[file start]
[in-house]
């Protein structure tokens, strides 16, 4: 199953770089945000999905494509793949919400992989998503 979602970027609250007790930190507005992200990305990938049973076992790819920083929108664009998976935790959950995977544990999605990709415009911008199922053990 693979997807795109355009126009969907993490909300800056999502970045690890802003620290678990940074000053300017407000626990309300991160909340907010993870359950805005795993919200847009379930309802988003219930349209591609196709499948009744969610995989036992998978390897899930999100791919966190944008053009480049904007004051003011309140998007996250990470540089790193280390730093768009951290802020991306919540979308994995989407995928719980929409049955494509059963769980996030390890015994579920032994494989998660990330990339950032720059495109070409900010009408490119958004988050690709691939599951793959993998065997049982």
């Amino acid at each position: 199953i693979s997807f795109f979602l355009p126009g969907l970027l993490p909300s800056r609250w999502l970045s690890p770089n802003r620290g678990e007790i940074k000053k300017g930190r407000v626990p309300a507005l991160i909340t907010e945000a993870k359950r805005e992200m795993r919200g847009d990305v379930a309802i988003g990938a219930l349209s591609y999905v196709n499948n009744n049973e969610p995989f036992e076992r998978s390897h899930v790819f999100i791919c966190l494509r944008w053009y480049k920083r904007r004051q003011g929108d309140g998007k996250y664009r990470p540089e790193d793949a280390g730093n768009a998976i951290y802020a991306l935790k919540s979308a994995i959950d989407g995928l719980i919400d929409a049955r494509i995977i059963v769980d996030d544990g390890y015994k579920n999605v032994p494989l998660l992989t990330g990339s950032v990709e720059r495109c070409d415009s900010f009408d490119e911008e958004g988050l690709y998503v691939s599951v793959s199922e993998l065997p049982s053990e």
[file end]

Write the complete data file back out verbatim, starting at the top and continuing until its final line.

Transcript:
[in-house]
């Protein structure tokens, strides 16, 4: 199953770089945000999905494509793949919400992989998503 979602970027609250007790930190507005992200990305990938049973076992790819920083929108664009998976935790959950995977544990999605990709415009911008199922053990 693979997807795109355009126009969907993490909300800056999502970045690890802003620290678990940074000053300017407000626990309300991160909340907010993870359950805005795993919200847009379930309802988003219930349209591609196709499948009744969610995989036992998978390897899930999100791919966190944008053009480049904007004051003011309140998007996250990470540089790193280390730093768009951290802020991306919540979308994995989407995928719980929409049955494509059963769980996030390890015994579920032994494989998660990330990339950032720059495109070409900010009408490119958004988050690709691939599951793959993998065997049982």
């Amino acid at each position: 199953i693979s997807f795109f979602l355009p126009g969907l970027l993490p909300s800056r609250w999502l970045s690890p770089n802003r620290g678990e007790i940074k000053k300017g930190r407000v626990p309300a507005l991160i909340t907010e945000a993870k359950r805005e992200m795993r919200g847009d990305v379930a309802i988003g990938a219930l349209s591609y999905v196709n499948n009744n049973e969610p995989f036992e076992r998978s390897h899930v790819f999100i791919c966190l494509r944008w053009y480049k920083r904007r004051q003011g929108d309140g998007k996250y664009r990470p540089e790193d793949a280390g730093n768009a998976i951290y802020a991306l935790k919540s979308a994995i959950d989407g995928l719980i919400d929409a049955r494509i995977i059963v769980d996030d544990g390890y015994k579920n999605v032994p494989l998660l992989t990330g990339s950032v990709e720059r495109c070409d415009s900010f009408d490119e911008e958004g988050l690709y998503v691939s599951v793959s199922e993998l065997p049982s053990e």